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Accueil du site → Doctorat → Soudan → Effect of Enclosure on Range Botanical Composition, Forage Productivity, Diet Selection, and Intake by SheepGrazing at El-Khuwei Locality, North Kordofan State, Sudan

Sudan University of Science and Technology (2012)

Effect of Enclosure on Range Botanical Composition, Forage Productivity, Diet Selection, and Intake by SheepGrazing at El-Khuwei Locality, North Kordofan State, Sudan

Abd Elkreim, Mohammed Mahajoub Mohammed

Titre : Effect of Enclosure on Range Botanical Composition, Forage Productivity, Diet Selection, and Intake by SheepGrazing at El-Khuwei Locality, North Kordofan State, Sudan

Auteur : Abd Elkreim, Mohammed Mahajoub Mohammed

Université de soutenance : Sudan University of Science and Technology

Grade : Doctor of Philosophy (PhD) 2012

Résumé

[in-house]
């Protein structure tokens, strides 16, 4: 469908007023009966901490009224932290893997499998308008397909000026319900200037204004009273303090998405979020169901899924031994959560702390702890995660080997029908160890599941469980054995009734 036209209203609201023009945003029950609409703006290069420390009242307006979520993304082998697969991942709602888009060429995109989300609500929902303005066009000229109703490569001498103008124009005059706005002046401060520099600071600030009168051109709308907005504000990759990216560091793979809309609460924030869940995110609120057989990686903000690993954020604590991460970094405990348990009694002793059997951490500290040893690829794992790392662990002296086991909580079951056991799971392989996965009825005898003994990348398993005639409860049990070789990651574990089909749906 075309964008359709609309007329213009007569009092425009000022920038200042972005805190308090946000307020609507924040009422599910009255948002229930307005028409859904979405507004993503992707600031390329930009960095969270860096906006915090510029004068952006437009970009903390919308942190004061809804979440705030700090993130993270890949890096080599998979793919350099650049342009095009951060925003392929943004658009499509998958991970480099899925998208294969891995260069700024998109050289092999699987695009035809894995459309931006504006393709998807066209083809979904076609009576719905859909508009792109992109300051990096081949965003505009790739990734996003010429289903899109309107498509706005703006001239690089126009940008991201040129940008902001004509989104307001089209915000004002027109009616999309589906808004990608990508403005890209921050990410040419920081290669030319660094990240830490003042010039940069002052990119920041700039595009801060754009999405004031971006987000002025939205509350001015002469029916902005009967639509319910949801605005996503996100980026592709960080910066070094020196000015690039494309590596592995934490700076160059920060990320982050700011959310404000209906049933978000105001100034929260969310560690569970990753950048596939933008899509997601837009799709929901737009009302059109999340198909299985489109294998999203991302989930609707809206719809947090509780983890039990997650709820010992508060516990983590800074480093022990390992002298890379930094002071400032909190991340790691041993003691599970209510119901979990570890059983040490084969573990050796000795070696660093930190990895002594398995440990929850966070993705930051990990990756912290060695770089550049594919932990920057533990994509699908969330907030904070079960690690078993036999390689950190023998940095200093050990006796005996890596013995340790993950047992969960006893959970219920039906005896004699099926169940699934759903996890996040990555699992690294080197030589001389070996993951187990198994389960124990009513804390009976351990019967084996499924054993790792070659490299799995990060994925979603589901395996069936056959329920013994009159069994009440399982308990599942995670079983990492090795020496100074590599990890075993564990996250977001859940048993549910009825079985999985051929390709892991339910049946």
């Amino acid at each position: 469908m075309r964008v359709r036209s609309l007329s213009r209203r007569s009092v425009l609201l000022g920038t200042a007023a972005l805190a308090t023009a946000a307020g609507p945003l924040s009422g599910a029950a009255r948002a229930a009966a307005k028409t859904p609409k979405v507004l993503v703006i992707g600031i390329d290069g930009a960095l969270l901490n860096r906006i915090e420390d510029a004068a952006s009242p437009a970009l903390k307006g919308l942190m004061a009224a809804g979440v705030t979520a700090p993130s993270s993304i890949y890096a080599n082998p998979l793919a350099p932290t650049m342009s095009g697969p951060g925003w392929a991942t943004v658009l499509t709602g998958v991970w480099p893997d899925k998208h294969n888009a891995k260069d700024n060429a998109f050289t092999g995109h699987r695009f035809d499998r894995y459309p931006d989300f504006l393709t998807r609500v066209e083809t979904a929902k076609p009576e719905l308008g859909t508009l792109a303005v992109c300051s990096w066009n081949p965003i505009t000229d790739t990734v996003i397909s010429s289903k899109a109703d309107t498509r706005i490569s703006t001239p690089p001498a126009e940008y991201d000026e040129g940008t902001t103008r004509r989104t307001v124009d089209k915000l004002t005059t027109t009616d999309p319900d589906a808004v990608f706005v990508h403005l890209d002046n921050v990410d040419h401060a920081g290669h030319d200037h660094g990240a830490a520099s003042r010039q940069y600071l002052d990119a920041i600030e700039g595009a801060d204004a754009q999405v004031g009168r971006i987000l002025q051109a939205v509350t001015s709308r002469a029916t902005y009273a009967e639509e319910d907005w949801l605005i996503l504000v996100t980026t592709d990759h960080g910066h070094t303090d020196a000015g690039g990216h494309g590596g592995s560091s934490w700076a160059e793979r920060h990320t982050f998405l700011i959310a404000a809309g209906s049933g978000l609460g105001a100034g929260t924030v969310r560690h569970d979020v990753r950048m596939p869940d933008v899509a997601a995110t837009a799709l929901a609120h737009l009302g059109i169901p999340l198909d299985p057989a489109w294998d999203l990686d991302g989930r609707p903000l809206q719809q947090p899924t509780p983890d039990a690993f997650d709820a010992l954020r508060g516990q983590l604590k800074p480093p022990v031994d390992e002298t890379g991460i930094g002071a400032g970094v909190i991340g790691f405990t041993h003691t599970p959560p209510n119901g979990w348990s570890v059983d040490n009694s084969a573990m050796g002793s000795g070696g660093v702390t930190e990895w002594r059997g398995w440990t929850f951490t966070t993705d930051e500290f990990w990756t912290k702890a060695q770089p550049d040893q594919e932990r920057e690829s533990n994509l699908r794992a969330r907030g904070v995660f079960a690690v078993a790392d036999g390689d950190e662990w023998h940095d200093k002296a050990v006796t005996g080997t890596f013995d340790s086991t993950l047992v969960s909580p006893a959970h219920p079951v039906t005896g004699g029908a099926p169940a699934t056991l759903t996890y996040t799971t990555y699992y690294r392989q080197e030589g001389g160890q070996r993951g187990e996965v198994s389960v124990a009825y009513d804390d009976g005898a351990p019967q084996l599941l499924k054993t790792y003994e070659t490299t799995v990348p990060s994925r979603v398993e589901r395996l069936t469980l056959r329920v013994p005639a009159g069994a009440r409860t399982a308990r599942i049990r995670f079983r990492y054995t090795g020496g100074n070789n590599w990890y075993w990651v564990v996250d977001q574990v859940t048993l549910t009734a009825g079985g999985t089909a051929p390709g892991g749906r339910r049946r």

This study was conducted at El- khuwei Locality, North Kordofan State, Sudan. Two sites were selected El-Rosa enclosure and a control in the open area nearby. The overall objective was to provide information that contributes to a better understanding of the plant- animal interactions, and thereby develop a more resilient and sustainable livestock production system based on natural rangelands. Materials and methods of this study included a taxonomic study on range plants which was based on fresh plants specimens collected from the rangelands. These specimens were prepared, examined, identified, described and documented. Range vegetation measurements were then conducted and botanical composition of the diet selected by sheep was determined using the bite count technique. Moreover, voluntary feed intake was assessed using the product of the quantity of faeces collected over a specific period of time and in vitro digestion coefficient of forage plants selected by sheep. Chemical composition of the biomass, the diet selected and of some plants of interest was performed. The perception of pastoralists and their impact on the use of rangelands was investigated through the collection of data from the livestock raisers, using a questionnaire and group discussions. The taxonomic study of range plants revealed 74 species, belonging to 68 genera and 38 families. The three species that had high percentage in botanical composition in the enclosure range were Cenchrus biflorus(27.6%), Ipomea eriocarpa (20.2%) and Eragrostis tremula (19.2%). At seed set stage the dominant species were Acanthus spp. (18.5%), Cenchrus biflorus (15.0%) and Merremia omarginata (7%). On the open range Cenchrus biflorus was dominant (24.0%) followed by Echniochloa colonum (13%) and Sida alba (6.5%). The Percent vegetation cover, bare land and litter in the enclosure range were 71.5%, 15.5 and 11.5 respectively. That of open range site was 57.0%, 32.2% and 10.0 respectively. These results indicate that the range productivity was enhanced by the application of fencing compared with open range. In this study the carrying capacity, based on the flowering stage calculations, was 3.4 ha/TLU/year in enclosure range and 1.8 ha/TLU/year in the open range. In the flowering season plants with highest relative preference index (RPI) at the in the enclosure range were Zornia spp. (12.9), Merremia spp. (12.6) and Desmodium spp. (2.0). In the open range the plants with highest (RPI) were Desmodium spp. (15.9), Ipomea eriocapa (15.7) and Echniochloa colonum (5.1). The most important plants selected by sheep at the seed set stage in the enclosure range as indicated by RPI were Ceratotheca spp. (22.4), Zornia spp. (2.1) Desmodium spp .and Eragrostis tremula (1.7) each .In the open range the plants with highest RPI were Desmodium spp. (10.4), Zornia spp. (6.5) and Ipomea eriocapa (2.5). The crude protein (CP %) of biomass vegetation at flowering stage in enclosure range was 10.9%. That of the simulated diet at the same time was 15.3%. In the open range CP% of biomass vegetation was 10 %. That of the simulated diet at the same time was 11.9%. Individual herbaceous plants found to contain high % CP were Acanthus spp. (18.4%), Zornia spp. (16.6%) and Desmodium spp. (16.6%). The study on rangeland management and pastoralists’ perceptions on rangeland resources and utilization were meant to improve our understanding of the interactions between the human and livestock population and the environment from the pastoralists’ standpoint. This should give a validation of the scientific methods we adopted at least in part. Many of the plants that had high RPI were also reported by pastoralists as preferred plants. It was concluded that sheep can select a diet superior to the average quality of the biomass vegetation. It was also concluded that the most preferred plants by sheep in this study were Desmodium dichotomum, Zornia spp., and Ceratotheca spp. It is recommended that these findings should be considered as a basis for an informed management system in the El-Khuwei Locality which will be invaluable in developing sustainable management strategies for use by pastoralists.

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